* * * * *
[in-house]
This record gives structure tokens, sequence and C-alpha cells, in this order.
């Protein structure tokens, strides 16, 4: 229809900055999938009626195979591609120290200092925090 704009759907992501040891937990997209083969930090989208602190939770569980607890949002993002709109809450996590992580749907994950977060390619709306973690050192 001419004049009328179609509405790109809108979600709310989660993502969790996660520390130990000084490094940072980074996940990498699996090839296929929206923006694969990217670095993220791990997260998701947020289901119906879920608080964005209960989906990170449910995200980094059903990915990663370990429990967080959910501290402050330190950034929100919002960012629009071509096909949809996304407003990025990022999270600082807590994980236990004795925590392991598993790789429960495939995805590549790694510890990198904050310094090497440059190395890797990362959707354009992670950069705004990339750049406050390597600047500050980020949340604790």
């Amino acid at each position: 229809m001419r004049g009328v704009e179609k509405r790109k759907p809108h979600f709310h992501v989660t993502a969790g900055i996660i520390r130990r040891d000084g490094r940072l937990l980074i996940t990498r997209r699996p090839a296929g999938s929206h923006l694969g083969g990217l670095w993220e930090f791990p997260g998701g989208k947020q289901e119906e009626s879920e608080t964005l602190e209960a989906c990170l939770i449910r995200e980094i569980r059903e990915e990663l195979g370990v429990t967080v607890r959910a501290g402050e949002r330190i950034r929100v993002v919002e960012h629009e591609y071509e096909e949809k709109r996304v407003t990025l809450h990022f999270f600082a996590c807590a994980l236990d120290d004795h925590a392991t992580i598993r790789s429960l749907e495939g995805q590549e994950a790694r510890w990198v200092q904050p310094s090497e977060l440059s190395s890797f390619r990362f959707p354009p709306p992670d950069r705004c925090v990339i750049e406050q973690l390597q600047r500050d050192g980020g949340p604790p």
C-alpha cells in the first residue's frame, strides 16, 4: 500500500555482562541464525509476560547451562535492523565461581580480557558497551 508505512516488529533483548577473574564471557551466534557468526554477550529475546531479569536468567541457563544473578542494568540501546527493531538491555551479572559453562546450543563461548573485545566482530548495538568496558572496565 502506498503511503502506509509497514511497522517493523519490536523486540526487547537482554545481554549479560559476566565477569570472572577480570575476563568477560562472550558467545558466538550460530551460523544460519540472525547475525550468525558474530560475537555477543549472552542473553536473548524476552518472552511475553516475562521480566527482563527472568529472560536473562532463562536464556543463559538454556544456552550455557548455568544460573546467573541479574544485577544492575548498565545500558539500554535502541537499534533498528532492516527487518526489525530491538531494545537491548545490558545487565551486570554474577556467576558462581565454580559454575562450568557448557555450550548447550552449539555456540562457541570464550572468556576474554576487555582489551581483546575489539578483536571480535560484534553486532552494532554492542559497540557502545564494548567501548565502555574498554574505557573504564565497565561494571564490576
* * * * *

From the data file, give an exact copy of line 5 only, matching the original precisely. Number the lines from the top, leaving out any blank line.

C-alpha cells in the first residue's frame, strides 16, 4: 500500500555482562541464525509476560547451562535492523565461581580480557558497551 508505512516488529533483548577473574564471557551466534557468526554477550529475546531479569536468567541457563544473578542494568540501546527493531538491555551479572559453562546450543563461548573485545566482530548495538568496558572496565 502506498503511503502506509509497514511497522517493523519490536523486540526487547537482554545481554549479560559476566565477569570472572577480570575476563568477560562472550558467545558466538550460530551460523544460519540472525547475525550468525558474530560475537555477543549472552542473553536473548524476552518472552511475553516475562521480566527482563527472568529472560536473562532463562536464556543463559538454556544456552550455557548455568544460573546467573541479574544485577544492575548498565545500558539500554535502541537499534533498528532492516527487518526489525530491538531494545537491548545490558545487565551486570554474577556467576558462581565454580559454575562450568557448557555450550548447550552449539555456540562457541570464550572468556576474554576487555582489551581483546575489539578483536571480535560484534553486532552494532554492542559497540557502545564494548567501548565502555574498554574505557573504564565497565561494571564490576